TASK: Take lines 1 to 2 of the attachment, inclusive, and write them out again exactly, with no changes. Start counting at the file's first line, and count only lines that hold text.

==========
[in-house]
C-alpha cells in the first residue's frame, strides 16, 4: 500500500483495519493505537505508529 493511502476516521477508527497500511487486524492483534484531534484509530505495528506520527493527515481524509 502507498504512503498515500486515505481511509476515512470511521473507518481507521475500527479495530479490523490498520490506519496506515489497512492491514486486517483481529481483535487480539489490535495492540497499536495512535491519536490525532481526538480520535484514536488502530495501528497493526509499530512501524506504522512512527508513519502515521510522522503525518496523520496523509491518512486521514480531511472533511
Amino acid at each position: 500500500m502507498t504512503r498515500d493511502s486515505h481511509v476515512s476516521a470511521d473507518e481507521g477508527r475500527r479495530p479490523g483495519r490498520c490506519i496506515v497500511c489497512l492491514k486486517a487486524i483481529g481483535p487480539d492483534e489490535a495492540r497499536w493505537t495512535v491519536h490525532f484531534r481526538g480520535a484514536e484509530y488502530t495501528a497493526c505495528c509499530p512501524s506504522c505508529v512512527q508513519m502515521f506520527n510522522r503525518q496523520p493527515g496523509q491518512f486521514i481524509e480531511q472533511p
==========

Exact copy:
[in-house]
C-alpha cells in the first residue's frame, strides 16, 4: 500500500483495519493505537505508529 493511502476516521477508527497500511487486524492483534484531534484509530505495528506520527493527515481524509 502507498504512503498515500486515505481511509476515512470511521473507518481507521475500527479495530479490523490498520490506519496506515489497512492491514486486517483481529481483535487480539489490535495492540497499536495512535491519536490525532481526538480520535484514536488502530495501528497493526509499530512501524506504522512512527508513519502515521510522522503525518496523520496523509491518512486521514480531511472533511